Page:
Okonomiyaki: the original (savory) Japanese pancake
What is okonomiyaki?
Okonomiyaki (a.k.a. savory Japanese pancakes, Japanese cabbage pancakes, or Japanese pizza) are traditional Japanese pancakes. They evolved from simple thin pancakes during the Edo period in Japan (1603-1868) into a thicker mix of ingredients during the late 1930’s in Osaka. During World War II, the supply of rice dwindled and the Japanese needed to make use of the ingredients that were commonly available. Out of necessity, okonomiyaki was born.
These are not your typical breakfast pancakes covered in syrup. They are served as a savory meal. The most common components include cooked batter, shredded cabbage, and either seafood or meat covered in okonomi sauce and mayonnaise which are topped with seaweed and bonito flakes.
- Kansai or Osaka style (Kansaiyaki) – This method mixes all the ingredients together with the batter and grilled on both sides on a hot surface.
- Hiroshima style (Hiroshimayaki) – This method cooks a thin pancake first, then layers other ingredients (including a thick foundation of shredded cabbage) on top. Nikutama (a.k.a. Nikudama) is a Hiroshima style of Japanese pancake that uses fried noodles like yakisoba or udon.
- Tokyo-style (Monjayaki) – Monjayaki uses finely chopped ingredients common in okonomiyaki. It is shaped into a ring to hold the batter which has a more liquid consistency than other variations since extra dashi or water is added. It is eaten directly from the grill using a small spatula.
- Modanyaki (derived from “modern yaki”) – This version is often confused for Hiroshimayaki since has noodles, but it actually is made Osaka style with all the ingredients mixed in.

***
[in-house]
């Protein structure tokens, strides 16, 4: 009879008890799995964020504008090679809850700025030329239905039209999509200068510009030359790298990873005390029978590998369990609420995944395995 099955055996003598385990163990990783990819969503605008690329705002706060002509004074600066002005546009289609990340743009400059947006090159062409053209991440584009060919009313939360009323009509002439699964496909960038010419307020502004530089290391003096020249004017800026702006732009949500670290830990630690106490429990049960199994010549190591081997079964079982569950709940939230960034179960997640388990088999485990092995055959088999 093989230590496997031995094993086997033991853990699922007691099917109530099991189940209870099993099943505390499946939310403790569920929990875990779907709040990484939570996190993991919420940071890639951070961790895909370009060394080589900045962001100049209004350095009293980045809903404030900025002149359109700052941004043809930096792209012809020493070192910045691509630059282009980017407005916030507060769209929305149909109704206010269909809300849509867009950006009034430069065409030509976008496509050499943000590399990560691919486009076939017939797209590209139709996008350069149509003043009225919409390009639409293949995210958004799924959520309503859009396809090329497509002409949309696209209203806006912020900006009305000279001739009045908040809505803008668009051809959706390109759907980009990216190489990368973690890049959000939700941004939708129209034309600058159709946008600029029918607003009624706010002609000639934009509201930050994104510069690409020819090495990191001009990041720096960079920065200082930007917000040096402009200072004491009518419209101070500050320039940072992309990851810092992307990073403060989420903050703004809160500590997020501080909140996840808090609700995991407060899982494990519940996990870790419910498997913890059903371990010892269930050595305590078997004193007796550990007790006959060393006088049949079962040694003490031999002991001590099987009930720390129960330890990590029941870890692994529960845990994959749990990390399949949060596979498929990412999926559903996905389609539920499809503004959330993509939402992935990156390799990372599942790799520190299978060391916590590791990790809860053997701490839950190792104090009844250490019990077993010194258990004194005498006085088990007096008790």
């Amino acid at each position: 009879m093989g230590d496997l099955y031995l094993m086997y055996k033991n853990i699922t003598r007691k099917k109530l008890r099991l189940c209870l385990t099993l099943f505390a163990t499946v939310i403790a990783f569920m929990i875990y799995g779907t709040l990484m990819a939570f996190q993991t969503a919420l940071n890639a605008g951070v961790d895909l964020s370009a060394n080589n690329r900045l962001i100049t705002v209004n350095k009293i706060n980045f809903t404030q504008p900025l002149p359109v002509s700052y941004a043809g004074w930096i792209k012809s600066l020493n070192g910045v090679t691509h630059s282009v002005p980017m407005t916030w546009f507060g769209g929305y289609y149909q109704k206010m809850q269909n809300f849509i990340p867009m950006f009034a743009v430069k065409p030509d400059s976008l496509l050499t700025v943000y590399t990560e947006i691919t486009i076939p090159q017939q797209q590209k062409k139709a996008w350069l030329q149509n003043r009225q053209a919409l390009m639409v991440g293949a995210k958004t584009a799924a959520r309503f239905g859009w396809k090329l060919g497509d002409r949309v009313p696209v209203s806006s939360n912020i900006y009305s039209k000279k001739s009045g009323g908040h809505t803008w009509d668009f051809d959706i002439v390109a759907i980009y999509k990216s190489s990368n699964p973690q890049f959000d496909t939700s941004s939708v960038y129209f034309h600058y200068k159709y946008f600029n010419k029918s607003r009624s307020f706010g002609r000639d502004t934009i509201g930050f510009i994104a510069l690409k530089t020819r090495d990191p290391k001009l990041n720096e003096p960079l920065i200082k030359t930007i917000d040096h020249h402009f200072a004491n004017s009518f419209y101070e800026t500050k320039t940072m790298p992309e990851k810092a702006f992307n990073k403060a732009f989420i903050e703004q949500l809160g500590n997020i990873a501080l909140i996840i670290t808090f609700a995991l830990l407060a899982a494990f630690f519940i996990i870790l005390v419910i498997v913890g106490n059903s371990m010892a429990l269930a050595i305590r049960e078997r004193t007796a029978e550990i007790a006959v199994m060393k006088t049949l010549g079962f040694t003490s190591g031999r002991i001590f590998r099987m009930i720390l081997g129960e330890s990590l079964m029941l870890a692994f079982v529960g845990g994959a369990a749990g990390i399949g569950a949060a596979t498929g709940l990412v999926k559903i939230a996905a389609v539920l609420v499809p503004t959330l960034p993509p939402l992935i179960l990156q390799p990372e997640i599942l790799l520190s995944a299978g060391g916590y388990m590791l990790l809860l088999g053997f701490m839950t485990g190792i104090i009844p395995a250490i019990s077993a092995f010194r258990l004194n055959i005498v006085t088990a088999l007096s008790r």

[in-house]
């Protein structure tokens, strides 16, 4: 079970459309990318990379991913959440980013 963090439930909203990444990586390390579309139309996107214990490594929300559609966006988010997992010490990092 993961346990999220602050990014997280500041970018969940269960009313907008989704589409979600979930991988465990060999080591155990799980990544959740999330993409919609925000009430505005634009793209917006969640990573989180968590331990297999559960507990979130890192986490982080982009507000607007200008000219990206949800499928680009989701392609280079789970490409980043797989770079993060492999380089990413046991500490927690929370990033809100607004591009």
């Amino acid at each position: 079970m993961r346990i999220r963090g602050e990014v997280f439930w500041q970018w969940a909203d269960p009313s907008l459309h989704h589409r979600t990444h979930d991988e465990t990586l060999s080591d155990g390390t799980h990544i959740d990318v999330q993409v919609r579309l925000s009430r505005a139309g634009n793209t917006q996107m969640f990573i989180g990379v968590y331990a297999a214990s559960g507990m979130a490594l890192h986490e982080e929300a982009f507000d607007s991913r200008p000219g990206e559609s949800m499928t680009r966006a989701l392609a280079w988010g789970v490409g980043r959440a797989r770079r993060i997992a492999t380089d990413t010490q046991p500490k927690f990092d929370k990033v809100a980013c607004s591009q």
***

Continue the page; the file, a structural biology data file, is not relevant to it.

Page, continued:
Chicago, IL: Tsukiji Fish Market📷: Tsukiji Fish Market in Chicago
Honolulu, HI: Chibo Teppanyaki & Okonomiyaki📷: Chibo Teppanyaki & Okonomiyaki on Facebook
San Diego, CA: Tajima 📷: Tajima on Facebook
Looking for more places that serve okonomiyaki? You can find them on Glutto right here.
- 1 cup okonomiyaki flour (with nagaimo/ yamaimo)
- ¾ cup dashi or water
- ¼ cup tenkasu
- ½ cup protein (optional): pork, beef, chicken, shrimp, octopus, scallops, or eggs
- 1 head green cabbage (minced – optional)
- yakisoba noodles (cooked – optional)
- other suggested ingredients (optional): cheese, green onions, kimchee, potatoes, mushrooms, garlic, etc.)
- oil spray (to grease pan)
Tip: you can also buy okinomiyaki kits that include all the main ingredients
- First, mix the okonomiyaki flour with the dashi (or water) in a large bowl.
- Gently mix in the green cabbage, noodles and other ingredients (minus the toppings) until even.
- Scoop out the mix and place in a greased frying pan on medium-high heat. Shape into pancakes of desired size.
- Heat each side (using wide spatula to flip) for 3-5 minutes or until light brown.
- Place the cooked okonomiyaki on a plate and top generously with okonomiyaki sauce, Japanese mayonnaise and bonito flakes. If you have a small spatula, use it to cut into the okonomiyaki and serve yourself. Enjoy!